Over the past decade or two, there has been a sea change in the intellectual property legal framework. There is a great deal of untapped potential for developing, disseminating, and using traditional knowledge in India, a centre of TK and a country of unique endowment. The term "bioprospecting" refers to the process of investigating the possible profits from using natural therapeutics. Therefore, addressing biopiracy on a worldwide basis is crucial. With the current international institutions and country level legislations in place, we can only hope that Biopiracy will be significantly diminished. All inventions based on traditional knowledge should be fostered for the benefit of humanity within the frameworks of intellectual property rights, and this is the responsibility of governments, non-governmental organisations, corporations, and communities.
Those who will benefit the most from progress should always set the tempo. The rights of all individuals must be safeguarded amidst the ever-increasing complexity of the modern world. Every member of a society must contribute to its development without stepping on anyone else's cultural or racial toes if that civilization is to thrive. In light of the fact that some indigenous communities in the country are disappearing because their members are unable to adapt to the new challenges they face as a result of globalisation and shifting environmental conditions, it is imperative that every possible measure be taken to safeguard the rights of indigenous people. This is especially true for the Andaman and Nicobar Islanders of India, whose numbers are steadily decreasing. The rising notion of Corporate Social Responsibility in this age of globalisation and the free market may become an effective instrument to safeguard, maintain, and advance TK. Business enterprises may volunteer financial and in-kind contributions to help in this area. In monetary form, awards can be given to the elders of the tribe who are the keepers of TK, and in-kind rewards can be given to the young of the tribe by way of financial assistance for the organisation of training workshops and the provision of particular job-oriented incentives. For the benefit of tribal people and their culture, the preservation of traditional knowledge, and to serve the goal of mankind, efforts are needed from all corners of society, notably the policy makers, NGOs, Civil Society Organizations, community members, and all environment lovers.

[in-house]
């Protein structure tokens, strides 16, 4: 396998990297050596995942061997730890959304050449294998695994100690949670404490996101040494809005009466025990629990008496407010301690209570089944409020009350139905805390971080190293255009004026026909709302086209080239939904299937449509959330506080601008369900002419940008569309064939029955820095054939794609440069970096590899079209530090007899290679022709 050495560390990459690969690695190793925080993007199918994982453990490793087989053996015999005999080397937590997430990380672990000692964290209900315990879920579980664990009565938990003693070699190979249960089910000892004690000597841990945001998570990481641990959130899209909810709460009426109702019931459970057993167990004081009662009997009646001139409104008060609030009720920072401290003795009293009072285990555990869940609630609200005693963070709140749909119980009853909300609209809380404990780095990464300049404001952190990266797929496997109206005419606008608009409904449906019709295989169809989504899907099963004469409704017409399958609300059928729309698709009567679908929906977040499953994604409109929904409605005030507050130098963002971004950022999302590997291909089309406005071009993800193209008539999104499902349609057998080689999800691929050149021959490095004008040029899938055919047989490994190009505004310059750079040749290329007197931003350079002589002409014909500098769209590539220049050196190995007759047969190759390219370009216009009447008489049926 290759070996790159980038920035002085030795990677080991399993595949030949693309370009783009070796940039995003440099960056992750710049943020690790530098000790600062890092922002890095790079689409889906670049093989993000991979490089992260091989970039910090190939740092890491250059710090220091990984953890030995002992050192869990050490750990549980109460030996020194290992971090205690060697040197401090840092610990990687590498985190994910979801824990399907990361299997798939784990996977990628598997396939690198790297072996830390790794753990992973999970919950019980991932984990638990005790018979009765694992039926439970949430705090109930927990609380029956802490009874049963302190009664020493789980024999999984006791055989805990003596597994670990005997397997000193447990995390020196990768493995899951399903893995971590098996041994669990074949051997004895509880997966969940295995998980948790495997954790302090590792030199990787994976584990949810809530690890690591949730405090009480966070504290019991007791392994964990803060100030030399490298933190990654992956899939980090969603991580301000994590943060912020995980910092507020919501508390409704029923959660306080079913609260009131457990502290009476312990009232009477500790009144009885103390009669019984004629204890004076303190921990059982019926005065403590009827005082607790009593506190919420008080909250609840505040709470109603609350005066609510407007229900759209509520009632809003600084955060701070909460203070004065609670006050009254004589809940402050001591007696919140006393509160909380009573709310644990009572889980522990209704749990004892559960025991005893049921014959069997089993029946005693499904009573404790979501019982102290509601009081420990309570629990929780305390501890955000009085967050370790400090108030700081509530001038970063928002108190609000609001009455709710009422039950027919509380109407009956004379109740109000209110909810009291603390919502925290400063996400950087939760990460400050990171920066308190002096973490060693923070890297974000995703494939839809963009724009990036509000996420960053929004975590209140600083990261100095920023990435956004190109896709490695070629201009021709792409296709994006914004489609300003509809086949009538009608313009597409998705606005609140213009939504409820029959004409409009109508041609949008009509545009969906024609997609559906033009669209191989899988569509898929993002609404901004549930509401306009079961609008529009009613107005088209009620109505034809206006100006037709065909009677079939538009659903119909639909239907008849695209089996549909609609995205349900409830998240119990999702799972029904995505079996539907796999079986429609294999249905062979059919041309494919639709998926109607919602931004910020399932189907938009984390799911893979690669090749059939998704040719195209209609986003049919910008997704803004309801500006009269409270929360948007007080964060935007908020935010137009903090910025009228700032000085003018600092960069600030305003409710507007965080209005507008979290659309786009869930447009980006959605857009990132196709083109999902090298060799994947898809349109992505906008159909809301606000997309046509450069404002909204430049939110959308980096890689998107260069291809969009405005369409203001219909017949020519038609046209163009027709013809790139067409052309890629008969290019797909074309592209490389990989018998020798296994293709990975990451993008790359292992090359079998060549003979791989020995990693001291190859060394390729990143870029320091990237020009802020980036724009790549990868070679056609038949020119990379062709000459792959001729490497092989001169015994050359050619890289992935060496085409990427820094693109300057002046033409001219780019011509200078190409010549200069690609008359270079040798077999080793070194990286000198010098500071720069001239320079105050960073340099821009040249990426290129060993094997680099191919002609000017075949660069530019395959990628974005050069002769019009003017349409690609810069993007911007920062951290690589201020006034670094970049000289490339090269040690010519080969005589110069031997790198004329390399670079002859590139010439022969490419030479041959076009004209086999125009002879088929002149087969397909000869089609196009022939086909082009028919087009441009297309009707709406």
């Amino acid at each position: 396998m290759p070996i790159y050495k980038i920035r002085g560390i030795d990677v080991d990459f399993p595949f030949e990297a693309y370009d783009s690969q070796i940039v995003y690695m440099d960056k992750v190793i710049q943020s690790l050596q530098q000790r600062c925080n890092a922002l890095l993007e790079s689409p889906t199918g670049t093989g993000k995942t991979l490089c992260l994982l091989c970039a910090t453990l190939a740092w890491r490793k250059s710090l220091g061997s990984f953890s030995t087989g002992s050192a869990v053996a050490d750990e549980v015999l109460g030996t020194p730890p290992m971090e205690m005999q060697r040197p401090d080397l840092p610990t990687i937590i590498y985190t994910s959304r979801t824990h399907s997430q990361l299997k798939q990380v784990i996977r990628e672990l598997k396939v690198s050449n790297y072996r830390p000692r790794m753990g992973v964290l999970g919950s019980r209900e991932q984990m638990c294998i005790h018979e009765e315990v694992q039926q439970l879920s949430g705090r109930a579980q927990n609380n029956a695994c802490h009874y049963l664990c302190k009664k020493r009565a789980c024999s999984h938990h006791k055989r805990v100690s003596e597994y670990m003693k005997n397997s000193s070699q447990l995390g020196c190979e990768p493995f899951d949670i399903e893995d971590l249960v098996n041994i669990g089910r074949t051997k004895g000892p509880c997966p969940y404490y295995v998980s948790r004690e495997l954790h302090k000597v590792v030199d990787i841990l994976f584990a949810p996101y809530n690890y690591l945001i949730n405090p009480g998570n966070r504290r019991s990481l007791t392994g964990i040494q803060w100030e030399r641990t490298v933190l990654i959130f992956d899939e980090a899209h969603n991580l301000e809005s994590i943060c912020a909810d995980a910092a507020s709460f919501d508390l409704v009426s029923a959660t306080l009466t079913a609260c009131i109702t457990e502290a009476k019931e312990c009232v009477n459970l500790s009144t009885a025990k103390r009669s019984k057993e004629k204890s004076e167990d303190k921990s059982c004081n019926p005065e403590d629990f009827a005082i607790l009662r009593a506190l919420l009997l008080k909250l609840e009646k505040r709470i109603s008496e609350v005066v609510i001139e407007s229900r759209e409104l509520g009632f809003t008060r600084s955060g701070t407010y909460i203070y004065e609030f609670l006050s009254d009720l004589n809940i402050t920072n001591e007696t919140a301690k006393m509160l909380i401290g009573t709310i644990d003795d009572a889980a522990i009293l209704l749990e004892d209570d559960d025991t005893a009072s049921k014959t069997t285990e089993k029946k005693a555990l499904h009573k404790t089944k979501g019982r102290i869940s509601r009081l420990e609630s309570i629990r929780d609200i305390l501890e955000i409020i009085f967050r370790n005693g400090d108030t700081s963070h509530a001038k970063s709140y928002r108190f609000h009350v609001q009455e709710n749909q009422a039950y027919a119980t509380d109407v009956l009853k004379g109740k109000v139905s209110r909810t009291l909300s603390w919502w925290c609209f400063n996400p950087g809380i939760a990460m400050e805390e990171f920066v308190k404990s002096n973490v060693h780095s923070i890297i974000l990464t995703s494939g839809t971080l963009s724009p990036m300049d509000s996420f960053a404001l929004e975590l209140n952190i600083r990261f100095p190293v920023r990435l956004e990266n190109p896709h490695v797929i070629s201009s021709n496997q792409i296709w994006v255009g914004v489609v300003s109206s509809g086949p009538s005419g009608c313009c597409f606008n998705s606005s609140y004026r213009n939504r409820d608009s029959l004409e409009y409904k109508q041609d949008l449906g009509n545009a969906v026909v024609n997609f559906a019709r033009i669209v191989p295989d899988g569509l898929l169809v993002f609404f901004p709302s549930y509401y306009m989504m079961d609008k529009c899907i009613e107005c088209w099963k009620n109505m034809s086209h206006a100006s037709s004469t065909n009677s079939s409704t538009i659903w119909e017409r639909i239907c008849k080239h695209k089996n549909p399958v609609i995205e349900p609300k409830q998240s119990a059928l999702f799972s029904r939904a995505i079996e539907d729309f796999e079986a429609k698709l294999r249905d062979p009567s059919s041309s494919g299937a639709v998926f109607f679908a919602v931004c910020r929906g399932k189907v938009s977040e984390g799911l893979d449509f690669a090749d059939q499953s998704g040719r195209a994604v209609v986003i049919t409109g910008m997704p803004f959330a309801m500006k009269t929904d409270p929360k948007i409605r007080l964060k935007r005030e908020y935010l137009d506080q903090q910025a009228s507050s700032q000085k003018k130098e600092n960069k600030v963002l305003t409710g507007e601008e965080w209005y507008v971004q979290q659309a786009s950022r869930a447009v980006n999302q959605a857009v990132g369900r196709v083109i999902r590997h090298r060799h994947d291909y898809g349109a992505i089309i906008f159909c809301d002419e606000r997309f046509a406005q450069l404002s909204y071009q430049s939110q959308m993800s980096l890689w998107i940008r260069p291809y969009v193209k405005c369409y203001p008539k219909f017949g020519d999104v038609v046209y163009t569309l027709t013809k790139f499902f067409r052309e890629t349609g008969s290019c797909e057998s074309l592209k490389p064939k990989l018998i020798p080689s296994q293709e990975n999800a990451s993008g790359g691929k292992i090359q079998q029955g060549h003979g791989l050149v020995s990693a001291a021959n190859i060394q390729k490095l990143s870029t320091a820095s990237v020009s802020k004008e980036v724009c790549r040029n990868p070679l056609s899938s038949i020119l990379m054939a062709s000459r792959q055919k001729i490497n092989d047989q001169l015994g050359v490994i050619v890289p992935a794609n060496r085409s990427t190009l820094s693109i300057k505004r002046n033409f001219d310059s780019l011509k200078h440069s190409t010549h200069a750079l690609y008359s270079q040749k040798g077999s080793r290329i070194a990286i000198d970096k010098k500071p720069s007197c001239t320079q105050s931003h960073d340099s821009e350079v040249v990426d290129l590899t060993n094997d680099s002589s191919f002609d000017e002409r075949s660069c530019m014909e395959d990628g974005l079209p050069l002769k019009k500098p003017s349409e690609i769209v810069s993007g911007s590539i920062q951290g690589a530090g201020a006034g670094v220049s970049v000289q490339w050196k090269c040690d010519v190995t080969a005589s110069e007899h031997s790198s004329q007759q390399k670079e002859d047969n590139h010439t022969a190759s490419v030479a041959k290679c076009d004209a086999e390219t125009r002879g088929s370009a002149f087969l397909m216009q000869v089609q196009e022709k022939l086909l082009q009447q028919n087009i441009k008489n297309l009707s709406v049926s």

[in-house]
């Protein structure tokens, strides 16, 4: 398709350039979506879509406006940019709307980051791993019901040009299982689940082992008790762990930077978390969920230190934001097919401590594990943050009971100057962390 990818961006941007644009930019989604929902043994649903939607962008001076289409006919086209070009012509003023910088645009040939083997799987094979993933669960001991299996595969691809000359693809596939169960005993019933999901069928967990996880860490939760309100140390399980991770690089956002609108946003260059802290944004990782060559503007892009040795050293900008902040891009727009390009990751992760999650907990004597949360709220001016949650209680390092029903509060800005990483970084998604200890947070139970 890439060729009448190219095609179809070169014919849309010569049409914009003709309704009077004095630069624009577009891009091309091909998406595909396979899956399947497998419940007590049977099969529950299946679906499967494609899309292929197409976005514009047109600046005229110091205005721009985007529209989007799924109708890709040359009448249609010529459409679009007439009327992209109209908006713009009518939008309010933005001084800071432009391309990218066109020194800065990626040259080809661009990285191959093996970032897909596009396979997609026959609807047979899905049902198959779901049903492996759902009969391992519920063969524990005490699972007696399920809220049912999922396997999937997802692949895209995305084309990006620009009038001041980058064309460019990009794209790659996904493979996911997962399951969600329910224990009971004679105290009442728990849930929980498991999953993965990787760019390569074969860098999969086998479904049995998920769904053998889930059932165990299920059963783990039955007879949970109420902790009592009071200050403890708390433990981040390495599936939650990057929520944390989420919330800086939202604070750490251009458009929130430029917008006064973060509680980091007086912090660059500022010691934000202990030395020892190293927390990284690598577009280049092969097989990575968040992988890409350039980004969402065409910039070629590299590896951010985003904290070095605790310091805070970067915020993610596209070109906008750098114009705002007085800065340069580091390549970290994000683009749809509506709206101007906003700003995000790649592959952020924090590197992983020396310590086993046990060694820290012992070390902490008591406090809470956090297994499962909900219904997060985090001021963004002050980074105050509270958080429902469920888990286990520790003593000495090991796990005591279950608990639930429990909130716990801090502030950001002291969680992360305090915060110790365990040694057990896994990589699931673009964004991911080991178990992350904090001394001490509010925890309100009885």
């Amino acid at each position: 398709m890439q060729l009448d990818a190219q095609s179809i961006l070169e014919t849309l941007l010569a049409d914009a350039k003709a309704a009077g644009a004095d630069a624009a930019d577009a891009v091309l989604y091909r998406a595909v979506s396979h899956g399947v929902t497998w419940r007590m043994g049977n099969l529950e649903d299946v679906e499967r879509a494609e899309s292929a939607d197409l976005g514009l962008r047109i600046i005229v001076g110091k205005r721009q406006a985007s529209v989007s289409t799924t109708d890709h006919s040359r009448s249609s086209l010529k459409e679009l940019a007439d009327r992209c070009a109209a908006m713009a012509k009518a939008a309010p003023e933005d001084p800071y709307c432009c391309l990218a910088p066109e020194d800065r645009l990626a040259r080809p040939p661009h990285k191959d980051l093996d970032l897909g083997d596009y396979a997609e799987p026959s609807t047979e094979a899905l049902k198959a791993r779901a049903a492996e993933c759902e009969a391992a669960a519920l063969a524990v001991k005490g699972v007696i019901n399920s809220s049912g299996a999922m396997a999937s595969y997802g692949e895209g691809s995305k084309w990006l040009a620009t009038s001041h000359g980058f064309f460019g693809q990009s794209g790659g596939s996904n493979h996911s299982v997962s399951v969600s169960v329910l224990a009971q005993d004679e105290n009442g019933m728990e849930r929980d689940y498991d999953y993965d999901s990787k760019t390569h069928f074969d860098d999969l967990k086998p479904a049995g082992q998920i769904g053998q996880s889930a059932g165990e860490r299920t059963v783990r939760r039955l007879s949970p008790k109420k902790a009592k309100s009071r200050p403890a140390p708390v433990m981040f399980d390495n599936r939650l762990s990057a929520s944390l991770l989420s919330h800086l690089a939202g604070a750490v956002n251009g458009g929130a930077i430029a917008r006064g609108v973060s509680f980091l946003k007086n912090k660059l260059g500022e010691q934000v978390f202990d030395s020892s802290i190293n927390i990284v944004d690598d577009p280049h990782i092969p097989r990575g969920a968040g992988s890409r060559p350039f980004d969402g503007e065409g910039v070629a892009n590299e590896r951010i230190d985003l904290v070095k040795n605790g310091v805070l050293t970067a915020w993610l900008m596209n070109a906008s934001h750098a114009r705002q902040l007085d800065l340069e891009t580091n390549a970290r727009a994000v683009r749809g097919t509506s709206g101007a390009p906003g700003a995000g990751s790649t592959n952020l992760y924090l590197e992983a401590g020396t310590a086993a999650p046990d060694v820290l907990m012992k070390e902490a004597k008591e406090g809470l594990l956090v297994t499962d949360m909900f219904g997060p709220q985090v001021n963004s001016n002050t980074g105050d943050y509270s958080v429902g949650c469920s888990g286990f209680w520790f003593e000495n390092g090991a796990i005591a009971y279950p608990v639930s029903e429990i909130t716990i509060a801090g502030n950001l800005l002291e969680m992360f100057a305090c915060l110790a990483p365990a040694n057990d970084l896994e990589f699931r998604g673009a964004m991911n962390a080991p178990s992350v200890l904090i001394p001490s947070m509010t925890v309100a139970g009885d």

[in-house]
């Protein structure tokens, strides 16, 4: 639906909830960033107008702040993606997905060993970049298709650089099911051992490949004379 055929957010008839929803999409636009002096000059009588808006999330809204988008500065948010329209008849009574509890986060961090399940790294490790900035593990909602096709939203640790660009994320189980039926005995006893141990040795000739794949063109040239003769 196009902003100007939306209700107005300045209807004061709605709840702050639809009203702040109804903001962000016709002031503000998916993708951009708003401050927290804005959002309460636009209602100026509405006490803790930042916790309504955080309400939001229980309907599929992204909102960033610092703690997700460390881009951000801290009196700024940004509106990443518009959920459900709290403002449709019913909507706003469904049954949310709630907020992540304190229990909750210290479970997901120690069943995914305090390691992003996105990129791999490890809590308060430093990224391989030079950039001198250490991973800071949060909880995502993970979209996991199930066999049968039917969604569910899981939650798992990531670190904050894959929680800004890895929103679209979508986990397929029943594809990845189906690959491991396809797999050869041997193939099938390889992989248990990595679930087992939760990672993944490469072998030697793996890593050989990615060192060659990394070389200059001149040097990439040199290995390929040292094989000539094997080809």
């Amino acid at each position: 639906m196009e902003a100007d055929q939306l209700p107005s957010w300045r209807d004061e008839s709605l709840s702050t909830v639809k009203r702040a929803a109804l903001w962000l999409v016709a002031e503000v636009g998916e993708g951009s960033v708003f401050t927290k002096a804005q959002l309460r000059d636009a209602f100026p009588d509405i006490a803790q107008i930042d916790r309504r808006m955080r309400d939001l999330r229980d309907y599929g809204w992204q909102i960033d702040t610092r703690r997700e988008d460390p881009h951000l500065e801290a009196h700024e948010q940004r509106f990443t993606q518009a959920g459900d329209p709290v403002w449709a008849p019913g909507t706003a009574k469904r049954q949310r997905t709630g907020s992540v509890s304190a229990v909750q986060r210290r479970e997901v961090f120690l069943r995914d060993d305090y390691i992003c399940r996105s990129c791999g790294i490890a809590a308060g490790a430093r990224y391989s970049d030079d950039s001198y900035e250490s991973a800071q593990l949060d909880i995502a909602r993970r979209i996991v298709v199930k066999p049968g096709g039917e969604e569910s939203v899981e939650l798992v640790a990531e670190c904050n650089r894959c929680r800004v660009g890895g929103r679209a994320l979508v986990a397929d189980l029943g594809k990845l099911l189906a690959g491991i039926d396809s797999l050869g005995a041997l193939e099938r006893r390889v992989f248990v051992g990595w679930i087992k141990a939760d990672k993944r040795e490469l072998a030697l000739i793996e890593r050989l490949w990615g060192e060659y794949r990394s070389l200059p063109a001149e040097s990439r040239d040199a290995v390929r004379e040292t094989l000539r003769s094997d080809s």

National policies that protect and safeguard life-sustaining resources in the joint benefit of nature and human society will be guided by a real respect for variety, biodiversity, and
dialogue. By formulating policies and programmes in this way, I believe we may usher in a period of "bioglobalism" that is supportive of free and just social democracies. As a result, it is crucial to record indigenous people's expertise and the part that biodiversity plays in safeguarding their rights. In this regard, the Indian government is exercising the utmost care. In closing, it is important to highlight the 17 February 2015 letter from Dr. Hrusikesh Panda, Secretary, Government of India, Ministry of Tribal Affairs, to the relevant agencies in all States and Union Territories. While many of the indigenous people's healing methods are likely described in Ayurveda, they may not be used very often. For indigenous peoples who have managed to avoid illness while living in isolated places, it is especially possible that they have access to treatments and methods that have not been recorded. The Indian Council of Medical Research (ICMR), the Botanical Survey of India (BSI), the Anthropological Survey of India (ASI), and a few Ayurvedic Institutions have all contributed to this field. However, not only as highly beneficial medical procedures, but also for the purpose of biodiversity and the preservation of our rich legacy, it is imperative that we record these methods.
In 1992, the value and importance of traditional knowledge were realized after the Tribal people came upfront in demand for rights for their Traditional Knowledge. Later WIPO recognized it and in accordance with its terms and conditions, the TKDL was established in India in 2001. However, the creation of a data repository was not sufficient as the issues are yet unsolved. The creation of the repository ensures that the TK of a particular community is registered with the government but does not provide any set parameters to determine that it cannot be infringed and most essentially does not talk about any relief if in case any TK is infringed.
There are certain steps which the government must undertake to ensure that the TK of a community is protected and sustained and does not die with time:
made through TK under its program of ‘Make In India’ and may create a global market for such products. The Honorable Prime Minister has raised the slogan of ‘Vocal for Local’ and under this slogan, the government may promote the production of the products through TK.